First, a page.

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What's Good For Scrap Heaps Is Good For Detroit


Economic Trends

WHAT'S GOOD FOR SCRAP HEAPS IS GOOD FOR DETROIT

While auto industry executives expect sales to rise 6.5% this year, to around 14.8 million units, there's growing optimism in some quarters that the pace could accelerate far more sharply (page 92). One development raising hopes is a big rise in the number of cars and light trucks being scrapped.

In the past decade, America's fleet of cars and light trucks has grown older and older--a trend attributed to slow income growth, improved vehicle durability, and rising car prices. Since most cars sold in any year replace older vehicles, the lengthening of car lives inevitably reduced scrappage and undercut sales. At some point, however, it no longer makes economic sense to

keep old clunkers running, and pent-up replacement demand takes off.

That's apparently what's started to happen in recent years. As the percentage of vehicles on the road that are at least six years old has continued to climb from 53% in 1989 to 58% last year, the number of vehicles being junked has jumped to record levels (chart). Economist William Wilson of Detroit's Comerica Bank notes that more than 77 million vehicles were sold from 1984 through 1988. Since 73% of all vehicles are junked by their 10th year, he predicts that scrappage will rise steadily, topping 14.7 million vehicles by 1998.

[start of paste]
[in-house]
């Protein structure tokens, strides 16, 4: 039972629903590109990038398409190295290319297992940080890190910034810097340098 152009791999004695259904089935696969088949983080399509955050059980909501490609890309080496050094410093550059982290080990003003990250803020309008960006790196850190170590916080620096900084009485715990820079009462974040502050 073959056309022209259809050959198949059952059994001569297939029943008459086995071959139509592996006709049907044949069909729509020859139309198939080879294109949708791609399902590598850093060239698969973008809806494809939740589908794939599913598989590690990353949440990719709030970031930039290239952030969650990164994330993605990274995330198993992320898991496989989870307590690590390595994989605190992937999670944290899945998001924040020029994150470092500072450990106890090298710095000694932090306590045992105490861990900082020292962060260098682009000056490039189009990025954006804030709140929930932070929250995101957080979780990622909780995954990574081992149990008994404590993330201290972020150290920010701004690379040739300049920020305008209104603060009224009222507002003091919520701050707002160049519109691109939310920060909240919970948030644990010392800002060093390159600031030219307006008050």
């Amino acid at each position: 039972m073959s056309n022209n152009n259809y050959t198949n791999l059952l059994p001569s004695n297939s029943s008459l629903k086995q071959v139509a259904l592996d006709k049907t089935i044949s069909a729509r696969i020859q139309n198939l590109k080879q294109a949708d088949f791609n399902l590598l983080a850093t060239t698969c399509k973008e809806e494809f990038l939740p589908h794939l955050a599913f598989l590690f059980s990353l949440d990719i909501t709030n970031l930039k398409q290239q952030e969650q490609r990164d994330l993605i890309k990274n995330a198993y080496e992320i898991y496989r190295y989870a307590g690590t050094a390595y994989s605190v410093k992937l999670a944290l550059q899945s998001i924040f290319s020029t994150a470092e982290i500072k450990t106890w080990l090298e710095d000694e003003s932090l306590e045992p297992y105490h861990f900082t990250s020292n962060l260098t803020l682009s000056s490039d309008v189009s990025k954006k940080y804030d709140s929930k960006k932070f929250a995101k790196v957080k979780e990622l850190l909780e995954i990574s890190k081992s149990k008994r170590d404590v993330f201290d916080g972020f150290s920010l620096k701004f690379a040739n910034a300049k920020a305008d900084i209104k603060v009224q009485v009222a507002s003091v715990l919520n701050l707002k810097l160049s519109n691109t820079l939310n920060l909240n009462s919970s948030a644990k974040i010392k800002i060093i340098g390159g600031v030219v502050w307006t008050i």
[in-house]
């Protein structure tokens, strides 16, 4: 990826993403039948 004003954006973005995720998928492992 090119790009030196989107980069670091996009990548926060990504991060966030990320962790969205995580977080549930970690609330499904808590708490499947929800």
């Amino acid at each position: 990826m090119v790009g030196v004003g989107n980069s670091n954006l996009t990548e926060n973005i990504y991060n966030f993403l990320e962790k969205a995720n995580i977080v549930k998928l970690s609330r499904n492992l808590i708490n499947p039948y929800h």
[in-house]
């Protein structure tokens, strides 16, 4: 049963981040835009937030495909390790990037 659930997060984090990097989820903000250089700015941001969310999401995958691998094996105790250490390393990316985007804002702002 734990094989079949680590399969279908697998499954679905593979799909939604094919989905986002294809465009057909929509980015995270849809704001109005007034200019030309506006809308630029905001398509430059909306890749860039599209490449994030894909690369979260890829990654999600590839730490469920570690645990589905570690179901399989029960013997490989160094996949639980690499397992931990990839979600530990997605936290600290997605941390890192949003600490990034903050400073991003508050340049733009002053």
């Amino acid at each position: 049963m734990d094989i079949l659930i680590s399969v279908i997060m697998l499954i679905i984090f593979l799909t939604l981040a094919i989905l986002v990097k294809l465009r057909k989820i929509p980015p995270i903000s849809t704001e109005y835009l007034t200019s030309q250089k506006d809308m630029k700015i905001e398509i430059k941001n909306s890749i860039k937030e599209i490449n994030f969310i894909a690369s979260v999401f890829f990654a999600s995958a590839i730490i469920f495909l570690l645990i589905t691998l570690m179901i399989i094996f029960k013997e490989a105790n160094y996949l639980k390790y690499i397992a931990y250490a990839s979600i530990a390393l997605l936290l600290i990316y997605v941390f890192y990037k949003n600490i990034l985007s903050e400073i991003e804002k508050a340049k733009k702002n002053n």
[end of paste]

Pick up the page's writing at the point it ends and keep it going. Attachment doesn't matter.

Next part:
The icing on the cake is that scrappage provides only a rock-bottom floor for sales, which always outpace replacement demand by a healthy margin in cyclical upswings. (On average, sales ran 38% ahead of scrappage during the 1980s expansion). Thus, barring a recession, says Wilson, vehicle demand over the next few years is primed to eclipse its record pace of the mid-1980s, when annual sales reached as high as 16.3 million. In fact, auto analyst Philip Fricke of Prudential Securities Inc. thinks there's a fair chance that scrappage will rise more than anticipated.

"Today's cars and trucks, with air bags, multivalve engines, and antilock brakes, are far different from the vehicles sold as recently as 1988," he says. "A growing perception of technological obsolescence may just provide the market with a positive surprise."GENE KORETZ


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